Julianne Moore and Janet Hill are two lucky Adult Amateurs who won the chance to audit the Lisa Wilcox symposium held in April 2006. Both submitted winning essays to the Great Lakes Area Show Series-Educational Dressage, Inc. (Glass-Ed) Group Member Organization (GMO). The essay question was, “How might attendance at the Symposium help you attain your dressage goals?”
Julianne Moore, a retired schoolteacher with a 5-year-old, 16.2 hand Paint gelding named Copper took an unusual approach to the question. Here is her winning essay:
Hi, my name is Copper. I am so excited to have an opportunity to earn an auditor admission to the Lisa Wilcox clinic for my owner/rider. As a horse that is a member of Glass-Ed along with my rider I know how important it is for my rider to ride correctly, using her seat. It is a good thing my rider has chosen to ride me using dressage principles in my training. Thankfully, dressage has a good sequential development so that we can progress properly.
My rider is a good person, and she tries hard, but like all riders she needs to learn how to sit properly on my back and use her seat to communicate with me. I try to listen well and respond to her cues the best I can, but I’m afraid she needs help. When I read about this contest and that that the clinic could help my rider use her seat better I said to myself, “Copper, you need to get your rider this clinic.” So, I decided to enter this contest for her. I’m sure our riding partnership will grow much faster if she can learn how to use her seat correctly.
Some of my goals for her:
1. Developing an independent seat–how complete!
2. Knowing when to use a driving seat–wouldn’t that be sweet!
3. Using the seat to help me leg yield–very neat!
4. Lengthening my stride using her seat (not the crop, yuck)–can’t be beat!
5. Helping me understand transitions through her seat–wow, what a feat!
6. Using her seat to request tempo–that I’d meet!
If she could succeed at these it would, for me, be better than a treat!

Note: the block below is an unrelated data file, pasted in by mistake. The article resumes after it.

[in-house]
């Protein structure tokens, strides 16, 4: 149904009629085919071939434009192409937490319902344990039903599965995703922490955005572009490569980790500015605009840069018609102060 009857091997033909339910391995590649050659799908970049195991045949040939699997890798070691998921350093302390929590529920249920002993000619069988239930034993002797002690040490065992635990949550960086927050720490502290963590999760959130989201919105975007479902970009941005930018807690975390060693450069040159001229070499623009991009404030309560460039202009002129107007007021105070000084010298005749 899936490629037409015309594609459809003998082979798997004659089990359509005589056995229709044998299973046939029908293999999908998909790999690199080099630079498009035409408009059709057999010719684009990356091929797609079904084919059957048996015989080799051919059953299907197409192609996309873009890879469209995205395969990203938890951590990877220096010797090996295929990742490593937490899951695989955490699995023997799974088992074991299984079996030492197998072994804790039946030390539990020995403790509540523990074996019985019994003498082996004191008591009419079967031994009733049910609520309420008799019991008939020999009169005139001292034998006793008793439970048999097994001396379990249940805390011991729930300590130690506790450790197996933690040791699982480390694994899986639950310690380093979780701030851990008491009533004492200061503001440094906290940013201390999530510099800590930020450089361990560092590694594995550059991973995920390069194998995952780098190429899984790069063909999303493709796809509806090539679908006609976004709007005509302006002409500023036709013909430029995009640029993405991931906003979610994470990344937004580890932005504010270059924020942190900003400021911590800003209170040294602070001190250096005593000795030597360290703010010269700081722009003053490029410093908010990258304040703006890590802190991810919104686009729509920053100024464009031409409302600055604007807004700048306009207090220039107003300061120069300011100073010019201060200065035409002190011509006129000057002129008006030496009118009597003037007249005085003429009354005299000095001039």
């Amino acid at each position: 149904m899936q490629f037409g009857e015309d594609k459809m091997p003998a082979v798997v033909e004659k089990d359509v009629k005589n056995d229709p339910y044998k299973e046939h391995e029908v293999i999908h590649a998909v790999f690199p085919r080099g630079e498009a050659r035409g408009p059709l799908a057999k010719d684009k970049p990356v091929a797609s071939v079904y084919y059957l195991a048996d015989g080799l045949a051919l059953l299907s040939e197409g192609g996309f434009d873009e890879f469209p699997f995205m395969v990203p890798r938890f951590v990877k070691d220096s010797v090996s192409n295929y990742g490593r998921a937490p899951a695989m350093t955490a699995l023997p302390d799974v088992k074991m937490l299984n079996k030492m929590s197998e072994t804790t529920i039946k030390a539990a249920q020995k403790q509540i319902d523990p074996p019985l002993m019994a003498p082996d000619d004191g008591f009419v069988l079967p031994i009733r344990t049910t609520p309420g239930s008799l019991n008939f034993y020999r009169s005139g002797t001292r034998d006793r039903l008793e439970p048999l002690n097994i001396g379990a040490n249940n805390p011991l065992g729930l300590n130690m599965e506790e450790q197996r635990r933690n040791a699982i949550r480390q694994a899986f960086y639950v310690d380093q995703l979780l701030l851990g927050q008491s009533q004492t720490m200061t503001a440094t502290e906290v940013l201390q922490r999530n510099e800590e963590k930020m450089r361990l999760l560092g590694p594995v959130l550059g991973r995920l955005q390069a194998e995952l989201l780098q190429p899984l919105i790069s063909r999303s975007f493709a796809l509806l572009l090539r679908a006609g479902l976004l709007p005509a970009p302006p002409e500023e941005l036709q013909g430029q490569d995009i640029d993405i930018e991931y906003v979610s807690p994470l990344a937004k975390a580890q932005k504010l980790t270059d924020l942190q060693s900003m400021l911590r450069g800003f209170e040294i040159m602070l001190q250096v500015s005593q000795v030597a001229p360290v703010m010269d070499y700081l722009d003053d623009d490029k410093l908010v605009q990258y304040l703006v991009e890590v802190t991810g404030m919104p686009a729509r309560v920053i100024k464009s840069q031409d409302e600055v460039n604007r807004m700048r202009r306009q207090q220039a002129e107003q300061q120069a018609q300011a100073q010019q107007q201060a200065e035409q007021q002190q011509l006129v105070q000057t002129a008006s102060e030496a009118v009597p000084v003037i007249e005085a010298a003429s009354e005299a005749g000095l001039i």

When these goals are met I’m sure I will be able to respond in a happy, obedient and willing way. Then the two of us can be in harmony with lightness and east. Lisa Wilcox may just be the one to open the stall door to my rider’s mind. She may be able to help my rider understand and attain the skills needed to achieve a better seat. At last my rider will be able to communicate with me so that we can truly be partners–horse and rider together as one!
Translated and written by Julianne Johnson.
Below is Janet Hill’s winning entry. She is a church musician who owns a Paint/Appaloosa/Percheron cross.
Imagine a puzzle–not one of those great expansive landscape puzzles or a shades-of-gray-and-white snow storm puzzle with five hundred tiny interlocking pieces which all look the same, but rather a close-up of a rider on a horse. One piece includes the hands, another the shoulders and head, another a leg, another the horse’s head and poll, shoulders and withers–you get the idea. I have the puzzle pieces on a table, placing a few pieces each time I pass by until I get all the pieces together in one harmonious picture. The starting point was a pile of pieces. Fortunately, some of the pieces fit together fairly easily, and the picture began to emerge, encouraging me to keep on. Some of the pieces, however, have been more difficult to place and have required ongoing effort.
Learning to ride in the dressage discipline is like working a puzzle. Sometimes I wish it were more like getting my camera out and taking a picture! The day to day building of a working relationship with my horse and with my own body is like passing by the puzzle table, looking to fit another piece in, one which I couldn’t see yesterday. One of those pieces–the one of my seat, saddle and horse’s back–has resisted easy placing. I turn the piece this way and that; I turn it, I curse it, I keep returning to it. Some days I think I have found its place only to find it out of place with the next day’s piece. At this rate, it may be one of the last pieces to fit in!
If learning to ride well is like working a puzzle, setting the goal is, perhaps, more like getting the camera out and taking a picture. The picture of what it will look like when it is all together is what keeps me on track. The Lisa Wilcox symposium-style clinic on “The Correct Use of the Seat Through the Levels” is an opportunity for a real life picture, a kind of goal update. It will be especially helpful because it will center on one of the more difficult puzzle pieces–the “seat” puzzle piece–as well as how that piece fits into the whole picture of a harmonious working relationship between horse and rider at different levels.
I have found auditing clinics, seeing the same issue addressed by several riders at different levels, to be particularly helpful in addressing the issue myself, maybe even more helpful than riding in the clinic would be!